The global shipbuilding industry has long been dominated by Europe, but a shift toward new ship construction in Asian countries such as South Korea, Japan and China is under way. A consortium of 18 international entities called FIBRESHIP EU was launched in June 2017 to ensure that Europe remains a shipbuilding leader.

“The idea of the project is to consolidate the position of the shipbuilding industry in Europe. To do that you need to bring all the stakeholders together – shipbuilders, classification societies, engineers and so on,” says Anthony Comer from the School of Engineering and the Irish Composites Centre at the University of Limerick. “Composites are going to play a central role.”

The main objective of FIBRESHIP is to develop a new European-based market for large-length seagoing and inland ships made from FRP materials. To achieve this objective, the project will do the following:

  • Develop, qualify and audit innovative FRP materials for marine applications
  • Establish new design and production guidelines and procedures
  • Devise efficient production and inspection methodologies
  • Develop new validated computational analysis tools

FIBRESHIP is one of the largest innovation projects funded by the European Union, with a budget of €11 million (nearly $13 million). Consortium partners represent 11 countries and include three classification and certification organizations, four shipyards, three research centers, four ship owners and four companies specializing in shipbuilding architecture and engineering. Comer is lead principal investigator on the project’s composites element, while his colleague from the University of Limerick, Ioannis Manolakis, serves as co-investigator and project manager.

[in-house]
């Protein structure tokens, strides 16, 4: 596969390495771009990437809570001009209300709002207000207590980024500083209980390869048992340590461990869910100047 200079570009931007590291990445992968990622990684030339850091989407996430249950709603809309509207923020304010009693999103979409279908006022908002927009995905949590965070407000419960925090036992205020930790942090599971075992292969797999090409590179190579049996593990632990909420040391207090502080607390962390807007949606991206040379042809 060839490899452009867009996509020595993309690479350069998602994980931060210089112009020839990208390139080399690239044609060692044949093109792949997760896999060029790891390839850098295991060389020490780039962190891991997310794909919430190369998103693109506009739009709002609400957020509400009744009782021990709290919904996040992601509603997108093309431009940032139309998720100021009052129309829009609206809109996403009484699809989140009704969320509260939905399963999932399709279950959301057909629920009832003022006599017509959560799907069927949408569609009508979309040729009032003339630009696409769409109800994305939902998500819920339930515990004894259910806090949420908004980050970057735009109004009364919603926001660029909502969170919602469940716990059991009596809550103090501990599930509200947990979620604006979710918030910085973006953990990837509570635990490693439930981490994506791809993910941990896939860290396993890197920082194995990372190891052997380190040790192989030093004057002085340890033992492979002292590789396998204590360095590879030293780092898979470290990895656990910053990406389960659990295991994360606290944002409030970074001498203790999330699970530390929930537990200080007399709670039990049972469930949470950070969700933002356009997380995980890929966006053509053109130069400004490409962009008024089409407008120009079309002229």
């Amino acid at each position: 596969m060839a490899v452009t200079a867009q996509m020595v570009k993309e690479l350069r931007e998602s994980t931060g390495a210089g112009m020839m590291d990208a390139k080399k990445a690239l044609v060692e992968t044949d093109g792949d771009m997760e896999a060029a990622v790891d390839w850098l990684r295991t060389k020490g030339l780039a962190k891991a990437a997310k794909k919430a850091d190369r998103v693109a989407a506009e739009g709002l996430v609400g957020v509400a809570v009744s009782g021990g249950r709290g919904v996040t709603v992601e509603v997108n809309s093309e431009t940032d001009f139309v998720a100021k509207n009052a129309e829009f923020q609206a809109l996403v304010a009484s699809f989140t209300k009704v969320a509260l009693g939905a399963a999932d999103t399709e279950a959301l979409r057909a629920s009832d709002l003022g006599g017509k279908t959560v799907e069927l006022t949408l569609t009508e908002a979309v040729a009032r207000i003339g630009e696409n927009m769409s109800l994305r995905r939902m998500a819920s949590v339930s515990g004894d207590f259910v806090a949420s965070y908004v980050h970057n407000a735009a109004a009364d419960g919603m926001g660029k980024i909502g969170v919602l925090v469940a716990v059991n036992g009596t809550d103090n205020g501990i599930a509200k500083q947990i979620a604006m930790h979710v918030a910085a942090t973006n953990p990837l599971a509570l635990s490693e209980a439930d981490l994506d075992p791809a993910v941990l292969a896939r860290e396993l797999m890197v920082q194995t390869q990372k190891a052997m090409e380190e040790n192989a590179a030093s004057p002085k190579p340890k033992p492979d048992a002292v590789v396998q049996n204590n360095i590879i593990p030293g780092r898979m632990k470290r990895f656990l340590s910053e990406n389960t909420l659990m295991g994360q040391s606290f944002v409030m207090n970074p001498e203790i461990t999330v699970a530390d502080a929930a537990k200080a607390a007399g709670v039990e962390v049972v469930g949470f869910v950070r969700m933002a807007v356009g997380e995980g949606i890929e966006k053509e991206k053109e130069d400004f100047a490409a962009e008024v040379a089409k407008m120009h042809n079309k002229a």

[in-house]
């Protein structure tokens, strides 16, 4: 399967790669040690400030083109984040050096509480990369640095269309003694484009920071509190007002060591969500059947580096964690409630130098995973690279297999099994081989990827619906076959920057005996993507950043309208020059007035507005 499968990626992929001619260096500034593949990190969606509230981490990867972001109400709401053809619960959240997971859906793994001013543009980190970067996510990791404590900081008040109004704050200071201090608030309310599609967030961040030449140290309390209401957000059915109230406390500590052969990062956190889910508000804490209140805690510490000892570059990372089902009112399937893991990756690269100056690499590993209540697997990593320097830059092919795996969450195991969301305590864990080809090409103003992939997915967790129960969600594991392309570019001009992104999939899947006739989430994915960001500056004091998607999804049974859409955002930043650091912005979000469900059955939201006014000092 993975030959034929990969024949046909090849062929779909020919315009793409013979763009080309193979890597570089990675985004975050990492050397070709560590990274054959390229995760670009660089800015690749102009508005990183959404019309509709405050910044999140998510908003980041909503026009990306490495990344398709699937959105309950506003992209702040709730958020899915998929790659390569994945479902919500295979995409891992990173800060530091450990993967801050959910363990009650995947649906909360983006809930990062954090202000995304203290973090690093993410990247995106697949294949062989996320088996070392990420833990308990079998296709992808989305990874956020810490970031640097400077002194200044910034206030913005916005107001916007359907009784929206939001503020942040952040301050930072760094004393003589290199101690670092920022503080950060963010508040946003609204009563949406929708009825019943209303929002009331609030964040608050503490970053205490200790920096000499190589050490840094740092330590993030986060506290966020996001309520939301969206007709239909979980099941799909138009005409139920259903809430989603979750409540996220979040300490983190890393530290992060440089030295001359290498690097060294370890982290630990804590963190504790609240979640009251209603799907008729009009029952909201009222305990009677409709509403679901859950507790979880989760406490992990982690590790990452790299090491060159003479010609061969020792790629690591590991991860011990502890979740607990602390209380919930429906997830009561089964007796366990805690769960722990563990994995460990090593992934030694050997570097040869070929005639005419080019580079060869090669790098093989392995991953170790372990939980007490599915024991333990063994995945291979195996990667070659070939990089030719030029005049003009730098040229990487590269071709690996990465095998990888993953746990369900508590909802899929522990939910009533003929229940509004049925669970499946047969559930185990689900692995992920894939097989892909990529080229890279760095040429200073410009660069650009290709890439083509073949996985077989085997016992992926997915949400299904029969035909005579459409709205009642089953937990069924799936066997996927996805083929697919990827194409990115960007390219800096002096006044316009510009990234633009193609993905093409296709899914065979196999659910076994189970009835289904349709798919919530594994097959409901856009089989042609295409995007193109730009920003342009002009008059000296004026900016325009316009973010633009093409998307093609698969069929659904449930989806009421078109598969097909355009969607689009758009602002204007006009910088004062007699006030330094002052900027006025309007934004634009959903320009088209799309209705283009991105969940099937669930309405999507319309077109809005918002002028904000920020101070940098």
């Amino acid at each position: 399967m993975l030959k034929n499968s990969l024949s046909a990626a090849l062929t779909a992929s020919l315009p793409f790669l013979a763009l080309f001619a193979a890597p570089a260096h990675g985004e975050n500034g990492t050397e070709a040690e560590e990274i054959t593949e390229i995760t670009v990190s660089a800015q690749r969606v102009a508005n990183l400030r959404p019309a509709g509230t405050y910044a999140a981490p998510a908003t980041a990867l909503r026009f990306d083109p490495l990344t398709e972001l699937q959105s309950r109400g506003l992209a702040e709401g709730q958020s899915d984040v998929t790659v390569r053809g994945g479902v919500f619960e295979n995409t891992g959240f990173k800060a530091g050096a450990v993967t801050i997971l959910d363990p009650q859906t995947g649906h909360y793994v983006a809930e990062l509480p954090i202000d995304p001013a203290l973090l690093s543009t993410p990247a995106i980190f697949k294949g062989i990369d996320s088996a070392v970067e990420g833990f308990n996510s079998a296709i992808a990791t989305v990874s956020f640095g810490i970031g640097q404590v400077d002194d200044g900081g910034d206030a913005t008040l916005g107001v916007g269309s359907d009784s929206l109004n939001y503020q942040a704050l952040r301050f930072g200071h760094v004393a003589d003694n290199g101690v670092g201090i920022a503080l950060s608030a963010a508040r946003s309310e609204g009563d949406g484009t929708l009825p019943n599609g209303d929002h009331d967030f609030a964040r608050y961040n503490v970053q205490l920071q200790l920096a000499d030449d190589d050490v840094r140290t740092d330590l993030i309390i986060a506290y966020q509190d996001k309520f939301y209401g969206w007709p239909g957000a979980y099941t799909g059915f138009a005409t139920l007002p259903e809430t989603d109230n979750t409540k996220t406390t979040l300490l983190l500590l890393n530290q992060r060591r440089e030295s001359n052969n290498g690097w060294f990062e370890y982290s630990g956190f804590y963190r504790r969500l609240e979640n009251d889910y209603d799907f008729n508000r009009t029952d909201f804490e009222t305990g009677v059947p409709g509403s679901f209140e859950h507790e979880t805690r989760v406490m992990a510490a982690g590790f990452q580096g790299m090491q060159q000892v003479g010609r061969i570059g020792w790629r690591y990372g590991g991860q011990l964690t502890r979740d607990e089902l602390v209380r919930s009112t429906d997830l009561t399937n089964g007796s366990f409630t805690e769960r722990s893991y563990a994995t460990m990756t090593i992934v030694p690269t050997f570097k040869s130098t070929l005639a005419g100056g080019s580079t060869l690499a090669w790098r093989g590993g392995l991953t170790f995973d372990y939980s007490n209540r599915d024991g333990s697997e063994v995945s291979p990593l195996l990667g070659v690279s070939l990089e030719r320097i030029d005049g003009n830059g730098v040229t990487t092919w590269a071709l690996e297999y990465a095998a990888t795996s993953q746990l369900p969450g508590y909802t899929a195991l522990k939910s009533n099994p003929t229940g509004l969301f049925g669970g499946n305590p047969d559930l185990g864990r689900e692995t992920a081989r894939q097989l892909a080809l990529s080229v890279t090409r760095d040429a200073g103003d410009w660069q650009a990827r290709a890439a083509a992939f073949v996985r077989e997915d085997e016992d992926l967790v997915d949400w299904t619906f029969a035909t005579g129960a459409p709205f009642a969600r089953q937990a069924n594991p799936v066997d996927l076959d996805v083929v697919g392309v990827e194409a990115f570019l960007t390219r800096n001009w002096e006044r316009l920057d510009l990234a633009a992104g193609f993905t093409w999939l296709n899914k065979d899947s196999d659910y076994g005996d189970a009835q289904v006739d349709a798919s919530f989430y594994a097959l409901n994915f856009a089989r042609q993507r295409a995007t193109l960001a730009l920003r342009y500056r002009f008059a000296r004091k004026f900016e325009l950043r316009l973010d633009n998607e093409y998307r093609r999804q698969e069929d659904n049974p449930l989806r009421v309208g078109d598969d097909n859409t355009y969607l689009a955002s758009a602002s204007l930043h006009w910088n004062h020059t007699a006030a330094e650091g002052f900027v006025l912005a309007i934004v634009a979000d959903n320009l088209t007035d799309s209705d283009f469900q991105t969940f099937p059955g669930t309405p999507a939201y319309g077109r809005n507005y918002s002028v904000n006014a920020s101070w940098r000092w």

“Our role revolves around material selection – looking at a wide range of resin systems, fiber systems and core materials,” says Comer. “This is a high-level TRL [technology readiness level] project, so we are looking at materials that are already on the market or very close to market. The aim of the project is to have these vessels in the water sooner rather than later.” At the end of the three-year FIBRESHIP project, the partners plan to have a demonstrator FRP component, as well as a knowledge base and tools that shipyards can utilize to build ships.

While the marine industry was an early adopter of composites, most FRP-intensive structures to date have been limited to pleasure boats, ferries, patrol boats and rescue boats under 50 meters long. FIRBRESHIP intends to fill in the technology and knowledge gaps to demonstrate the feasibility of using FRP materials to construct the entire hull and superstructure of ships longer than 50 meters for three vessel categories: light merchant ships, passenger transport and leisure ships, and special service vessels.